Wednesday, July 24, 2013
Bank of America Pavilion, Boston
I always have a tough time seeing shows at Bank of America Pavilion. The venue is just too big for my liking. Even when I’ve had second or third row seats there, I’ve felt too far away from the stage. It’s important for me to see artists’ facial expressions while they perform. Otherwise, I’d rather just save the very long drive and listen to their album at home or in the car. I know that’s abnormal, but there it is.
I am teaching some this summer at Upward Bound at Bowdoin College, so it was a school night for me. I was visiting someone in Portsmouth for a couple of nights, and it was nice not to have to drive all the way back to Maine until the morning after the show. I explored pretty Portsmouth a bit before heading down to the show. I was able to score a single eighth row seat in the presale, so decided to go solo.
I grabbed a parking spot in the usual $15 lot near the venue (does anyone have any free parking tips for the waterfront area?!) and grabbed a caprese sandwich from J. Pace & Son before I heard the first strains of Brooklyn’s X Ambassadors as they took the stage promptly at 7:30. The lead singer played percussion and sax and was super excited to be on stage. He said, “We want to meet every last one of you after the show. I mean it!” Their music grew on me pretty quickly. I enjoyed the power and energy of the lead vocalist and their driving, percussive sound. I really liked their last song “I’ll Never Let You Go.” I’d definitely check them out in a smaller venue. They’re coming to Brighton Music Hall on August 9th.
I’d listened to California’s alt rockers The Neighbourhood online, but didn’t enjoy them very much live. They mentioned that it was the first night of their tour, so maybe they were just working out the kinks. I felt like the songs were all really similar and the banter was awkward and riddled with profanity even though there were obviously a lot of young kids in the crowd. I was amused by the lead singer’s outfit—it was straight out of the 90s. He had on a baggy white t shirt, leather jacket, black ripped jeans, high tops, a backwards baseball cap, and a flannel shirt tied around his waist. It was Eddie Vedder means Joey Tribbiani from Friends. There were three guys on guitar and their sound was power ballad-y in places. I tended to like those songs fine. They also looked very young. I’d be shocked if any of them were 21 years old. There were a lot of young teenagers in the crowd singing every word to every one of their songs, so maybe I’m just too old to “get” The Neighbourhood? They also got a hearty round of applause at the end of their set, so check them out for yourself and see what you think. I knew I was ready for Imagine Dragons quite early on in their set.
I chatted with the two 12-year-old boys sitting next to me during the break between sets. One of them had been to two other concerts before, but the other one was at his first show! How exciting! As per usual, basically the tallest guy of all time got to his seat in front of us when Utah’s Imagine Dragons took the stage, so I moved so the boys could see because their view was completely blocked by him.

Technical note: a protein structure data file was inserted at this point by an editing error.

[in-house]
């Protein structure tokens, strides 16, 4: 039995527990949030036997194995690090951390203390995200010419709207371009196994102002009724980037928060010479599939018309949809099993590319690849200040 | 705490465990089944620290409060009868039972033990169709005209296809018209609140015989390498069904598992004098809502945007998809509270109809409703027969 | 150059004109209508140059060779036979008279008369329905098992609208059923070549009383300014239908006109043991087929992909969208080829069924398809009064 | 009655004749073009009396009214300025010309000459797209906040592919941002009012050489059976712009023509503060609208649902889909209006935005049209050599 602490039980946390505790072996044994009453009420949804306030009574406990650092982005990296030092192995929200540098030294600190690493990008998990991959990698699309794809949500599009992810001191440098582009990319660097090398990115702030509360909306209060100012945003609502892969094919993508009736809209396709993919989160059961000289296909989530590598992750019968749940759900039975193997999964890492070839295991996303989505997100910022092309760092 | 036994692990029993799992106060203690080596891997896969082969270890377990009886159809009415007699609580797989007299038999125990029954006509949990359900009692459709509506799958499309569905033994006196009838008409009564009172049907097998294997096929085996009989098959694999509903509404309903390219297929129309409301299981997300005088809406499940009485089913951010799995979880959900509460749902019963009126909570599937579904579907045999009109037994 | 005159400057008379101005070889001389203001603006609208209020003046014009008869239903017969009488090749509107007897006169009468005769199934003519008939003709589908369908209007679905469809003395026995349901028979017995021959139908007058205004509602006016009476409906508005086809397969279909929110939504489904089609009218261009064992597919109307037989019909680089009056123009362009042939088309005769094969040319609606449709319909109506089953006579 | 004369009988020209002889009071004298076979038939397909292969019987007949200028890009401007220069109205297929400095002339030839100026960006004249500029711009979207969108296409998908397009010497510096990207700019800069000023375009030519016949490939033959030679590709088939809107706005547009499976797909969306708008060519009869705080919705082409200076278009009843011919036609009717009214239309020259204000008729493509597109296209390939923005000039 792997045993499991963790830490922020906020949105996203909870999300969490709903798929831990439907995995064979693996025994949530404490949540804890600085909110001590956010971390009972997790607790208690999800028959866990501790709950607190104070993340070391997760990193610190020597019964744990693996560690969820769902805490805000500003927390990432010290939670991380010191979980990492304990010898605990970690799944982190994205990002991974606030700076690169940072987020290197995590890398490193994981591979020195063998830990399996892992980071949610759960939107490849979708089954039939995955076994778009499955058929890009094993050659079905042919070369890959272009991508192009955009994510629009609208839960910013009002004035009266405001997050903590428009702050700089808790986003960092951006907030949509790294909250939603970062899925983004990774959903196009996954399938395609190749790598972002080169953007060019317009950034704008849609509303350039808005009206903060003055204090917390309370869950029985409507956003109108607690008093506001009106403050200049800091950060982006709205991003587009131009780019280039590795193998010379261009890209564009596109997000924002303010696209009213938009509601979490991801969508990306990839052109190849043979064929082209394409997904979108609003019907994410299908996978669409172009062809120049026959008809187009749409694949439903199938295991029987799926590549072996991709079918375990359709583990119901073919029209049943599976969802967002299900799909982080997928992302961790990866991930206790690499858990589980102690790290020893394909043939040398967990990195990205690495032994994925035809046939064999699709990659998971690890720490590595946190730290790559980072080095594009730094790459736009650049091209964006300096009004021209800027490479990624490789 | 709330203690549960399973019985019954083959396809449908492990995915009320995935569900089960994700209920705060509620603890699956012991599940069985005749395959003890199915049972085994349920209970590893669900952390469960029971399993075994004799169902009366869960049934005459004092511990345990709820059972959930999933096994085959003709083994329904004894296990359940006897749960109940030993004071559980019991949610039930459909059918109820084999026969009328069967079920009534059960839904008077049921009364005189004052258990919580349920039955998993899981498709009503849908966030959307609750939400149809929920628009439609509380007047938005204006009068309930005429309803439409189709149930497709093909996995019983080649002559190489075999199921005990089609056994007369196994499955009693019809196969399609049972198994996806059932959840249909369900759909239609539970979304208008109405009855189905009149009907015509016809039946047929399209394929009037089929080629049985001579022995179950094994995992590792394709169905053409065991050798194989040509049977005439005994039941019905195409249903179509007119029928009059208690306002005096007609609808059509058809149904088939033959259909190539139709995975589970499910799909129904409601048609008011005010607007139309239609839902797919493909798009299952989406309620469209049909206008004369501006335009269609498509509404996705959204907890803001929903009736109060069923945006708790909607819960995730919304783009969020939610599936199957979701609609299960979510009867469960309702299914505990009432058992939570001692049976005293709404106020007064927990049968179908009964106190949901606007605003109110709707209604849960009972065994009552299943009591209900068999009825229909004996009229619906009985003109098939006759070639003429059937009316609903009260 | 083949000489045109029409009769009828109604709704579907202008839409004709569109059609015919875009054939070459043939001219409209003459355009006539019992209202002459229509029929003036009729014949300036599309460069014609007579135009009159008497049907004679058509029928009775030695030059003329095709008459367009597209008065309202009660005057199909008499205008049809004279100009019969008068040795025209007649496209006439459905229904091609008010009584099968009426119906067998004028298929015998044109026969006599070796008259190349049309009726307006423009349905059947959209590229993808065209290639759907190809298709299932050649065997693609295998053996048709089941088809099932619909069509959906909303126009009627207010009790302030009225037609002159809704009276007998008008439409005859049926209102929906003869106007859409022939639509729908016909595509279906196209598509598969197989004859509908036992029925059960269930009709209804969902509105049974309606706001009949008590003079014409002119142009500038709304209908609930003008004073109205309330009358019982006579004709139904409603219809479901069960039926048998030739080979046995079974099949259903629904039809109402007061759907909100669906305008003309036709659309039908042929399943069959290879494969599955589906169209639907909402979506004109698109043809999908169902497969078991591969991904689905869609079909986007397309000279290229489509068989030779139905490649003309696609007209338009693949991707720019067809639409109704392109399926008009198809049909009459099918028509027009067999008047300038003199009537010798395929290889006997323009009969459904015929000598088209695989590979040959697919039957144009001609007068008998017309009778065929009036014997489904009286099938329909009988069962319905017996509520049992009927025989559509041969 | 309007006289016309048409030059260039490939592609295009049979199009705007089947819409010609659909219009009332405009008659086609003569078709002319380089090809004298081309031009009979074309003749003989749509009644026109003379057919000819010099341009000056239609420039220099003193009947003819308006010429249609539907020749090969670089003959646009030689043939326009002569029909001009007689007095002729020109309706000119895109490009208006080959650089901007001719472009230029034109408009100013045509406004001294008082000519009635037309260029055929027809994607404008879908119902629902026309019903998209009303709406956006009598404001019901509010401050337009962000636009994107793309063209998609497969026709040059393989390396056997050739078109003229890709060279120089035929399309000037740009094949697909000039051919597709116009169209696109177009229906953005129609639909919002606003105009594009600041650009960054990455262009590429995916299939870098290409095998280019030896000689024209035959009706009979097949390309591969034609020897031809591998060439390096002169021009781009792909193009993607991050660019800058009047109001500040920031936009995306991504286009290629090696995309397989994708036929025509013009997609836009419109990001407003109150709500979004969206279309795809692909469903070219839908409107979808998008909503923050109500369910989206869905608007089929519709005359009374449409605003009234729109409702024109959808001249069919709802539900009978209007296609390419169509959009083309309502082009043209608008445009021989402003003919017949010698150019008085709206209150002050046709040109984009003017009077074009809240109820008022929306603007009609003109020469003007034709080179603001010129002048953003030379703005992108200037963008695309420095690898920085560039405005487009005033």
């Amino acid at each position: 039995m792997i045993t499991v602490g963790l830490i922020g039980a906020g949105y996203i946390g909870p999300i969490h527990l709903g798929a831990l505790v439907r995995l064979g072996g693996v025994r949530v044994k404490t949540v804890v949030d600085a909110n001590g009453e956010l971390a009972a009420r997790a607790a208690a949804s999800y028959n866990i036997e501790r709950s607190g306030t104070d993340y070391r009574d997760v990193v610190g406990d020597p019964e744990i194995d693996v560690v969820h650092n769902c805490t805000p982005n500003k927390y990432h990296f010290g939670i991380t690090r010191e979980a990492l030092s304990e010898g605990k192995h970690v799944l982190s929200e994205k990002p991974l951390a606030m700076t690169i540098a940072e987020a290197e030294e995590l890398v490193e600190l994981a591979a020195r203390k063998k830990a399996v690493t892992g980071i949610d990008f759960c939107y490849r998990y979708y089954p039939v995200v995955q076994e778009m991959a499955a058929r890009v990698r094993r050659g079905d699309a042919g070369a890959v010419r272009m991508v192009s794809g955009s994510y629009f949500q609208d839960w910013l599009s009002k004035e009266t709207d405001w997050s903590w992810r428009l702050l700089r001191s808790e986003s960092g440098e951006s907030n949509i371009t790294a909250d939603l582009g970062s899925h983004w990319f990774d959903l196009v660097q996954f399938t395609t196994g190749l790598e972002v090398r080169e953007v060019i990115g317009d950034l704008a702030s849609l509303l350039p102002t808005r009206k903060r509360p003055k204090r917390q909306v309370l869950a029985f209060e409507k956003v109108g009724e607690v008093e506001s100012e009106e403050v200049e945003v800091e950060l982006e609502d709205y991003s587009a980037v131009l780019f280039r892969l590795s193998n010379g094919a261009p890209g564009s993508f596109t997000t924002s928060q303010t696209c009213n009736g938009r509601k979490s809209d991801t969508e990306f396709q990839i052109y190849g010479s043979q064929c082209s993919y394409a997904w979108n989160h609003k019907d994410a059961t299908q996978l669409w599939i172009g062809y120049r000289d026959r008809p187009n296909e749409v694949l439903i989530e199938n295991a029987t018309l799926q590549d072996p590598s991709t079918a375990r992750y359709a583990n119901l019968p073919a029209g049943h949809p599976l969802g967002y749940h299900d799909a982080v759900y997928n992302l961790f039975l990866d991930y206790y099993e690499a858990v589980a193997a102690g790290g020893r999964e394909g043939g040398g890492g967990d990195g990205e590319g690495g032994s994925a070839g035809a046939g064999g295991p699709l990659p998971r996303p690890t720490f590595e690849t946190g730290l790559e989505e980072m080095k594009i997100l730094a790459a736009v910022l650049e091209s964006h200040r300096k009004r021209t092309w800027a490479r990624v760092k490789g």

Imagine Dragons made a very theatrical entrance that involved some serious percussion. They had great stage presence and worked the crowd enthusiastically. Frontman Dan Reynolds told us that the other three guys in the band had all gone to Berklee College of Music in Boston, so it was a real treat for them to play in town. Dan was rocking an impressive mullet, too, which I thoroughly enjoyed. Dan spoke a fair amount (which I’m a fan of), and told us, “As cheesy as it sounds, I hope this music frees you tonight. We’re just regular guys so it’s the music that connects us. It’s everything to us. I hope it gets you out of your head. With that, I close with Boston Strong!” The sold out crowd roared.
I was so glad I didn’t have to wait until the encore to hear “It’s Time.” It’s been my jam for well over a year now and I was pumped to hear it live. They played a song for Tyler Robinson, a fan that they were close with who passed away from cancer at 17, but smiled the whole time he was in treatment. It was a touching tribute and Dan’s falsetto was lovely. They played “Stand By Me” to kill some time while waiting for something to show up or get fixed. We sang along. I noticed that the event staff kept taking young kids from the crowd up to the front row to take a picture in front of the stage, which I thought was really cool.
I really wanted to get back to Portsmouth before it was too late, so I did the unthinkable—I left a show early. It doesn’t happen often and I have mixed feelings about it, but I heard “Bleeding Out” and “Demons,” so felt I’d heard all of the songs live I really needed to. Imagine Dragons had a lot of energy on stage and I’d love to see them someday in a general admission venue where I could get a lot closer to the stage. Eight rows away was too far for me!